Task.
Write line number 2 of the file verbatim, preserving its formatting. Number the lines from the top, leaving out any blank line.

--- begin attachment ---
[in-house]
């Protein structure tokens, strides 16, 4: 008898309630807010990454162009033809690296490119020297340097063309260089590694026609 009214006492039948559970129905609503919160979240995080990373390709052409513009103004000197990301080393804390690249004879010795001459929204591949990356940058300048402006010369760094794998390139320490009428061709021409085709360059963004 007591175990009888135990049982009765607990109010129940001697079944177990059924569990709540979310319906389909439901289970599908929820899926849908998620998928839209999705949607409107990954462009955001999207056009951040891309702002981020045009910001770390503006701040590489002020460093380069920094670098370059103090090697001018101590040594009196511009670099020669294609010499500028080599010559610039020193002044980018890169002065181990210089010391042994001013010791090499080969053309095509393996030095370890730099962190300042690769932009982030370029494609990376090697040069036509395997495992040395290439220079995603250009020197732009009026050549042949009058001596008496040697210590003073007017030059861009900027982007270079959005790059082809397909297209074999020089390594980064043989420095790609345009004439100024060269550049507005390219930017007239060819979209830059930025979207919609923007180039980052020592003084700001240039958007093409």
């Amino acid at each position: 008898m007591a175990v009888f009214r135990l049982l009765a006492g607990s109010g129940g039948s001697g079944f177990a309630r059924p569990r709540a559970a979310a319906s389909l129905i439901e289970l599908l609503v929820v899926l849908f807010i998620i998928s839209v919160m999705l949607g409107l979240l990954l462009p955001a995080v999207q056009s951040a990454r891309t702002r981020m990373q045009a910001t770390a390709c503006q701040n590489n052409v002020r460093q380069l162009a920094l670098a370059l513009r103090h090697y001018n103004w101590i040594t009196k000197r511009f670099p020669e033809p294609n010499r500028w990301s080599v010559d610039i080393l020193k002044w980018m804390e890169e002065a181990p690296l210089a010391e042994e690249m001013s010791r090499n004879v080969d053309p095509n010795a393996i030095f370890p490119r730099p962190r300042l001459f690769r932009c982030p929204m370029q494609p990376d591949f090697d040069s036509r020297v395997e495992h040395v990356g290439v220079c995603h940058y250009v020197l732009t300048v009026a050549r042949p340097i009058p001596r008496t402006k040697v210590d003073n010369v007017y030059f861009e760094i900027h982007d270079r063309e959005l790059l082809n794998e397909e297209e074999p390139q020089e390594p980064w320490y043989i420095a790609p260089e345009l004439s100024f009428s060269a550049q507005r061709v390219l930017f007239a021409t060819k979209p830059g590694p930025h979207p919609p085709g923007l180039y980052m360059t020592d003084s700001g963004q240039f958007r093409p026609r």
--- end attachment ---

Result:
């Protein structure tokens, strides 16, 4: 008898309630807010990454162009033809690296490119020297340097063309260089590694026609 009214006492039948559970129905609503919160979240995080990373390709052409513009103004000197990301080393804390690249004879010795001459929204591949990356940058300048402006010369760094794998390139320490009428061709021409085709360059963004 007591175990009888135990049982009765607990109010129940001697079944177990059924569990709540979310319906389909439901289970599908929820899926849908998620998928839209999705949607409107990954462009955001999207056009951040891309702002981020045009910001770390503006701040590489002020460093380069920094670098370059103090090697001018101590040594009196511009670099020669294609010499500028080599010559610039020193002044980018890169002065181990210089010391042994001013010791090499080969053309095509393996030095370890730099962190300042690769932009982030370029494609990376090697040069036509395997495992040395290439220079995603250009020197732009009026050549042949009058001596008496040697210590003073007017030059861009900027982007270079959005790059082809397909297209074999020089390594980064043989420095790609345009004439100024060269550049507005390219930017007239060819979209830059930025979207919609923007180039980052020592003084700001240039958007093409």